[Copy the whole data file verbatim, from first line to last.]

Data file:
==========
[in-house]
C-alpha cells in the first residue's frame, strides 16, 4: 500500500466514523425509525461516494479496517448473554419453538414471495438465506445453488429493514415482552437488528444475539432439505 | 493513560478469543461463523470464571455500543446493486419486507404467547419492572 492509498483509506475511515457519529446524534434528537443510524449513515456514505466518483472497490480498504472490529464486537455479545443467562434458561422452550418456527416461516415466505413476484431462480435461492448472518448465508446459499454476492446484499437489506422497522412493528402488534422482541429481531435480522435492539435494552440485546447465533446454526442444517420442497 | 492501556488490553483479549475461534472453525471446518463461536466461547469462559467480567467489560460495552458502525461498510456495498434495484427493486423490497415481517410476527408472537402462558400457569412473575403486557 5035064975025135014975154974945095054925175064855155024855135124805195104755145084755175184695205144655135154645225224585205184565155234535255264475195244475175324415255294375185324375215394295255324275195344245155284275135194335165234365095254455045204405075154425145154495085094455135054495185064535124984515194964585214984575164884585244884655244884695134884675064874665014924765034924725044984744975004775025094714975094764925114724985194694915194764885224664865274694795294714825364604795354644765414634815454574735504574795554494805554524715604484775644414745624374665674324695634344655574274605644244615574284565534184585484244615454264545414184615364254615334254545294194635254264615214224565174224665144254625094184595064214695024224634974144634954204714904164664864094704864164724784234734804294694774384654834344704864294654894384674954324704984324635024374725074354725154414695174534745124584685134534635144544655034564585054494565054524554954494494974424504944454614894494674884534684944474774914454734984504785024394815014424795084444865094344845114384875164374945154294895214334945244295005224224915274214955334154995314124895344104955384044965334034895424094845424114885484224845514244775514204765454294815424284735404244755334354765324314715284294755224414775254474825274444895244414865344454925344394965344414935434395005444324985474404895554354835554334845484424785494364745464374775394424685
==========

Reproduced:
[in-house]
C-alpha cells in the first residue's frame, strides 16, 4: 500500500466514523425509525461516494479496517448473554419453538414471495438465506445453488429493514415482552437488528444475539432439505 | 493513560478469543461463523470464571455500543446493486419486507404467547419492572 492509498483509506475511515457519529446524534434528537443510524449513515456514505466518483472497490480498504472490529464486537455479545443467562434458561422452550418456527416461516415466505413476484431462480435461492448472518448465508446459499454476492446484499437489506422497522412493528402488534422482541429481531435480522435492539435494552440485546447465533446454526442444517420442497 | 492501556488490553483479549475461534472453525471446518463461536466461547469462559467480567467489560460495552458502525461498510456495498434495484427493486423490497415481517410476527408472537402462558400457569412473575403486557 5035064975025135014975154974945095054925175064855155024855135124805195104755145084755175184695205144655135154645225224585205184565155234535255264475195244475175324415255294375185324375215394295255324275195344245155284275135194335165234365095254455045204405075154425145154495085094455135054495185064535124984515194964585214984575164884585244884655244884695134884675064874665014924765034924725044984744975004775025094714975094764925114724985194694915194764885224664865274694795294714825364604795354644765414634815454574735504574795554494805554524715604484775644414745624374665674324695634344655574274605644244615574284565534184585484244615454264545414184615364254615334254545294194635254264615214224565174224665144254625094184595064214695024224634974144634954204714904164664864094704864164724784234734804294694774384654834344704864294654894384674954324704984324635024374725074354725154414695174534745124584685134534635144544655034564585054494565054524554954494494974424504944454614894494674884534684944474774914454734984504785024394815014424795084444865094344845114384875164374945154294895214334945244295005224224915274214955334154995314124895344104955384044965334034895424094845424114885484224845514244775514204765454294815424284735404244755334354765324314715284294755224414775254474825274444895244414865344454925344394965344414935434395005444324985474404895554354835554334845484424785494364745464374775394424685